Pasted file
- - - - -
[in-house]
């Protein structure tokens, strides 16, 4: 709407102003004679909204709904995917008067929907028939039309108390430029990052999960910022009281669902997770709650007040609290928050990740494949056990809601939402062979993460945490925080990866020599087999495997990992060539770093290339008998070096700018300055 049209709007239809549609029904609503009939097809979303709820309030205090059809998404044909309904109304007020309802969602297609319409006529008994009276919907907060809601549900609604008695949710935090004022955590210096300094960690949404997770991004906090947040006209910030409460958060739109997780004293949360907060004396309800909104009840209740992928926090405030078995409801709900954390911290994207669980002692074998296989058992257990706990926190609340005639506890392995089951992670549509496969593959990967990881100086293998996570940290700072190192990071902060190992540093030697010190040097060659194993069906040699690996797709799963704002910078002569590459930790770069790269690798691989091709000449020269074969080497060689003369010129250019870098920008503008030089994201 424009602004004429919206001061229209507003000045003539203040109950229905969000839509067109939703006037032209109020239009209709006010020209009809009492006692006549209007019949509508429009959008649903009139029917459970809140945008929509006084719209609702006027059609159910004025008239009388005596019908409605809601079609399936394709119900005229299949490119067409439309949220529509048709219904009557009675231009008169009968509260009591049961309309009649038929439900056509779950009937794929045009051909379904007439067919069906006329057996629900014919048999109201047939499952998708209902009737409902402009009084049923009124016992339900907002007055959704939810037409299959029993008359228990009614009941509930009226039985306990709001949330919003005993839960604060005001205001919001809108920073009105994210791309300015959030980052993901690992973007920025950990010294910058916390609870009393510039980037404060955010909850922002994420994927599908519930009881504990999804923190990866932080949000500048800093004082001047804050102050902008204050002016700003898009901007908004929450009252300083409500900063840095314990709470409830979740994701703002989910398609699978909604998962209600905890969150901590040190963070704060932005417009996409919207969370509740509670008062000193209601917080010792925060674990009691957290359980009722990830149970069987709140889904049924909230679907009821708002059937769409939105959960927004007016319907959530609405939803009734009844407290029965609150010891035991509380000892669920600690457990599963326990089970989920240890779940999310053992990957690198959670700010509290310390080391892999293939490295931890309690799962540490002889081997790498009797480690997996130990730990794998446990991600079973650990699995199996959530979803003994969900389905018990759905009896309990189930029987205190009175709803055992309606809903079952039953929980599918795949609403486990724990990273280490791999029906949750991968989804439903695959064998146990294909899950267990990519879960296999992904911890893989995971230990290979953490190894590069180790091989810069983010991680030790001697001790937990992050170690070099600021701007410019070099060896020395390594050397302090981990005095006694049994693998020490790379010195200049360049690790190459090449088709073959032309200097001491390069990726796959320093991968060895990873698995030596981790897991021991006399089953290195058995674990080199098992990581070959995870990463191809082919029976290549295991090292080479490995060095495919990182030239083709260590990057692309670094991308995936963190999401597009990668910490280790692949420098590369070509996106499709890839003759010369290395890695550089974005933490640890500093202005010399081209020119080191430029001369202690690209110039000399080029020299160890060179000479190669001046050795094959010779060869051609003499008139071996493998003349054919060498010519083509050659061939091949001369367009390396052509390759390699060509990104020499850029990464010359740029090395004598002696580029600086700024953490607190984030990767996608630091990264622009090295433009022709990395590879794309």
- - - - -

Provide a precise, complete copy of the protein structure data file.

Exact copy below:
[in-house]
């Protein structure tokens, strides 16, 4: 709407102003004679909204709904995917008067929907028939039309108390430029990052999960910022009281669902997770709650007040609290928050990740494949056990809601939402062979993460945490925080990866020599087999495997990992060539770093290339008998070096700018300055 049209709007239809549609029904609503009939097809979303709820309030205090059809998404044909309904109304007020309802969602297609319409006529008994009276919907907060809601549900609604008695949710935090004022955590210096300094960690949404997770991004906090947040006209910030409460958060739109997780004293949360907060004396309800909104009840209740992928926090405030078995409801709900954390911290994207669980002692074998296989058992257990706990926190609340005639506890392995089951992670549509496969593959990967990881100086293998996570940290700072190192990071902060190992540093030697010190040097060659194993069906040699690996797709799963704002910078002569590459930790770069790269690798691989091709000449020269074969080497060689003369010129250019870098920008503008030089994201 424009602004004429919206001061229209507003000045003539203040109950229905969000839509067109939703006037032209109020239009209709006010020209009809009492006692006549209007019949509508429009959008649903009139029917459970809140945008929509006084719209609702006027059609159910004025008239009388005596019908409605809601079609399936394709119900005229299949490119067409439309949220529509048709219904009557009675231009008169009968509260009591049961309309009649038929439900056509779950009937794929045009051909379904007439067919069906006329057996629900014919048999109201047939499952998708209902009737409902402009009084049923009124016992339900907002007055959704939810037409299959029993008359228990009614009941509930009226039985306990709001949330919003005993839960604060005001205001919001809108920073009105994210791309300015959030980052993901690992973007920025950990010294910058916390609870009393510039980037404060955010909850922002994420994927599908519930009881504990999804923190990866932080949000500048800093004082001047804050102050902008204050002016700003898009901007908004929450009252300083409500900063840095314990709470409830979740994701703002989910398609699978909604998962209600905890969150901590040190963070704060932005417009996409919207969370509740509670008062000193209601917080010792925060674990009691957290359980009722990830149970069987709140889904049924909230679907009821708002059937769409939105959960927004007016319907959530609405939803009734009844407290029965609150010891035991509380000892669920600690457990599963326990089970989920240890779940999310053992990957690198959670700010509290310390080391892999293939490295931890309690799962540490002889081997790498009797480690997996130990730990794998446990991600079973650990699995199996959530979803003994969900389905018990759905009896309990189930029987205190009175709803055992309606809903079952039953929980599918795949609403486990724990990273280490791999029906949750991968989804439903695959064998146990294909899950267990990519879960296999992904911890893989995971230990290979953490190894590069180790091989810069983010991680030790001697001790937990992050170690070099600021701007410019070099060896020395390594050397302090981990005095006694049994693998020490790379010195200049360049690790190459090449088709073959032309200097001491390069990726796959320093991968060895990873698995030596981790897991021991006399089953290195058995674990080199098992990581070959995870990463191809082919029976290549295991090292080479490995060095495919990182030239083709260590990057692309670094991308995936963190999401597009990668910490280790692949420098590369070509996106499709890839003759010369290395890695550089974005933490640890500093202005010399081209020119080191430029001369202690690209110039000399080029020299160890060179000479190669001046050795094959010779060869051609003499008139071996493998003349054919060498010519083509050659061939091949001369367009390396052509390759390699060509990104020499850029990464010359740029090395004598002696580029600086700024953490607190984030990767996608630091990264622009090295433009022709990395590879794309």